The Mosaic Covenant: Grace or Law, Essay #9

Theologians in the history of Christianity came up with many different approaches to the Mosaic Covenant.  Sometimes with Antisemitic tropes the Mosaic Covenant, often called only the Mosaic Law, was presented as a punishment for the Jewish people because of their sin after leaving Egypt.  There was a negativity to this part of the Bible.  Yet, a rejection of the Mosaic writings as Scripture was defined as heresy.  Marcion represented this view in the second century and rejected the Old Testament as presenting a false God.  Yet, a negativity to the Mosaic Law was not uncommon though it was accepted as inspired Scripture. Thankfully, according to my reading of Church history, the basic thrust of the Church was to see the Mosaic Law as applicable in the New Covenant.  For example, Canon Law in the Catholic Church was informed by the Mosaic Law on many matters of morality and on standards for civil society.  Calvin was the clearest on this idea of application.  While teaching that the ceremonial part of the Law was now fulfilled and no longer applicable for our practice, he yet taught that the Law provided three crucial functions in the New Covenant Age.  Firstly, it provided a standard whereby people would be convicted of sin and see their need for salvation.  Secondly, it would be a guide for civil law.  Thirdly, it would be a tool of discipleship through the Spirit that would enable or empower obedience to its righteous standards. This general approach became common with Anglicans, Methodists, and many other streams.   As we noted in an earlier essay, J. N. Darby believed this approach was wrong – that the Church had confused Law and Grace.   

For Darby, the Mosaic Law provided Israel with a Dispensation of Law that was in profound contrast to the New Covenant Dispensation of Grace.  As such, the Mosaic Law presented Israel with the challenge to seek to be saved by living by or obeying the Law.  Of course, Israel would fail and hence would be prepared for salvation by grace over against the quest of salvation by law.  Darby was right that no one could be saved by striving to keep the Law by our fleshy efforts.  However, was that what the Mosaic writings really were fostering?  Darby’s negative approach to the Mosaic writings was close to Marcion in some ways while yet seeing the Hebrew Bible as Scripture and the God of Israel as the one true God.  Some Dispensationalists still have Darby’s view today and negativity is very common as well in popular Christianity due to Darby’s influence to this day. 

However, we now know that Darby was wrong.  Studies on the cultural context for the Mosaic writings have revolutionized our understanding.  In 1969 when studying under Dr. Samuel Schultz at Wheaton College, I was presented with his book Deuteronomy, the Gospel of Love.  In 1974 Dr. Schultz published The Gospel of Moses in the year I graduated from McCormick Seminary.  I was quite astonished as Dr. Schultz presented the evidence that the Mosaic Covenant material was to be seen first as Gospel and not Law. After accepting God’s offer of grace and love, Israel was to live in obedient gratitude.  This was the same as the pattern of the New Covenant.  Moses was Gospel in pre-New Covenant form.  Dr. Schultz was able to draw from earlier studies, George Mendenhall of the University of Michigan and Meredith Kline of Westminster Seminary and Gordon Conwell Theological Seminary.  Kline summarized Mendenhall’s work in his Treaty of the Great King (1963).   So, what did they show?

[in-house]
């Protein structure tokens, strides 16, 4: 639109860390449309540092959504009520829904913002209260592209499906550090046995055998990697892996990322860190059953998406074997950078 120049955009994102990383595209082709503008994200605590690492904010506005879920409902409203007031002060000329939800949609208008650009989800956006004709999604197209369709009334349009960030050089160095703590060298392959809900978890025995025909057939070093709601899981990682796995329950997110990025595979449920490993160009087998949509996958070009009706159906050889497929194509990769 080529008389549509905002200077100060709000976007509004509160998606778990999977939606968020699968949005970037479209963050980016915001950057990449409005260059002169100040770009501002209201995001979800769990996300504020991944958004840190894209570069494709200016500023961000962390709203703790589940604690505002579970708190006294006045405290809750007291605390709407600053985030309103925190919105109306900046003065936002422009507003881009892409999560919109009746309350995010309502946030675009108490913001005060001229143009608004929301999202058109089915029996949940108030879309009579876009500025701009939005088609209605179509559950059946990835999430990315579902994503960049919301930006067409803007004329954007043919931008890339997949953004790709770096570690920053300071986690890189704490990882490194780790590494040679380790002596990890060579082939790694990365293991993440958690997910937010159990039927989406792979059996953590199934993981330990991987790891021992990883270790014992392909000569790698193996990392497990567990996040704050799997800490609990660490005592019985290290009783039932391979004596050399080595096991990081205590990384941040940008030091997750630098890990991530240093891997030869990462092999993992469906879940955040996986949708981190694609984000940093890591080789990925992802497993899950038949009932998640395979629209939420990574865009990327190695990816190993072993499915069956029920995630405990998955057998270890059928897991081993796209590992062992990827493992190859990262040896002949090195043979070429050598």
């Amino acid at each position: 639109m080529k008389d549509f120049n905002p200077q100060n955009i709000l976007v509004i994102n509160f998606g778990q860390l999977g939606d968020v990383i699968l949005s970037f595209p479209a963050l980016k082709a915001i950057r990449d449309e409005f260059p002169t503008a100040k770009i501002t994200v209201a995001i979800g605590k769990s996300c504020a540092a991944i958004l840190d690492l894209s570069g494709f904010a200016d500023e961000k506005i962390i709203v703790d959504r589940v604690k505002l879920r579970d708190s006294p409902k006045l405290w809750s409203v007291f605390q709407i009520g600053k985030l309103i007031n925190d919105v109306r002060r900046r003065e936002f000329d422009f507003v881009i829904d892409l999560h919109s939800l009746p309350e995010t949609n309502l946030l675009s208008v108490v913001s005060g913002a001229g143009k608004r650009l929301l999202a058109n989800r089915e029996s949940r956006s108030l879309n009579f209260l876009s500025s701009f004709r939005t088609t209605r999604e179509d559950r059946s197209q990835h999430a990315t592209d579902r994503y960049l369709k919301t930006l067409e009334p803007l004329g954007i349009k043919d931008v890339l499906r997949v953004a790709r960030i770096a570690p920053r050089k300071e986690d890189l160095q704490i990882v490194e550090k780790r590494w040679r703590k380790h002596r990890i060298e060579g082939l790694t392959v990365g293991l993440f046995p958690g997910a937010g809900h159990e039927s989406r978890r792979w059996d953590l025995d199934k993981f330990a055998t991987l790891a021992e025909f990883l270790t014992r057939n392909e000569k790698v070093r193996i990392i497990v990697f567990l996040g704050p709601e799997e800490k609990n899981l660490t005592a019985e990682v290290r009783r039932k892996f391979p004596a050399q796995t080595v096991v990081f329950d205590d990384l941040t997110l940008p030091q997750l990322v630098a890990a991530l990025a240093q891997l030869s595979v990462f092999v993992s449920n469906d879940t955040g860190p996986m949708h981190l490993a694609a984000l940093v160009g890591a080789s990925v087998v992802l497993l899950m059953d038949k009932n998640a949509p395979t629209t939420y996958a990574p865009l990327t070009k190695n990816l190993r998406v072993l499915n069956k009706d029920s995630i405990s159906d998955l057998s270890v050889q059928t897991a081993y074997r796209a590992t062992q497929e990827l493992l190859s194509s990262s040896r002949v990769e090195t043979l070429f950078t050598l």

It was that the Mosaic Covenant material was in the form of ancient Middle Eastern or Near Eastern treaties that presented a treaty from the ruling king to a vassal nation as covenants of grace, not deserved, with great benefits, but which required submission to the rule of the King and his law.  Of course, all nations have civil law, and the Mosaic Covenant provides that civil law under God as the King.  Kline and now confirmed more recently in the 21st century by  Kenneth Kitchen, show that the book of Deuteronomy especially fits the exact pattern of the Hittite Vassal treaties discovered in the late 1940s.  This pattern is a covenant of grace and constantly affirms in the content that Israel’s salvation was not due to their self-righteousness or good works but only due to God’s grace and love.  The Ten Commandments as well are a mini Covenant of Grace beginning with the announcement of God’s salvation by grace. The first words are not the first command.  Blood sacrifices show that Israel could not be perfect according to law-keeping.  That was never an option. Rather, God required a basic faithfulness and a heart toward God and provided for Israel’s shortcomings including providing for each individual. 

So why did Israel fail?  There are many reasons.  Despite being a covenant of grace, the Mosaic order was not powerful enough to overcome the sinful tendencies of the nation, though there were some periods of obedience.  The New Covenant is a covenant of greater grace and power.  It also requires higher obedience (Matthew 5-7).  The universal standards from Moses apply in the New Covenant.  Also, the pattern of life in Sabbath and Feasts also applies since they recount God’s gracious history with Israel and provide a cultural and national identity for Israel. 

Much of what we today call social justice can only be well dealt with through the Mosaic writings.  The New Covenant Scriptures do not address all these issues but assume the applicability of the Mosaic writings.  It is clear again that we must get beyond Dispensationalism.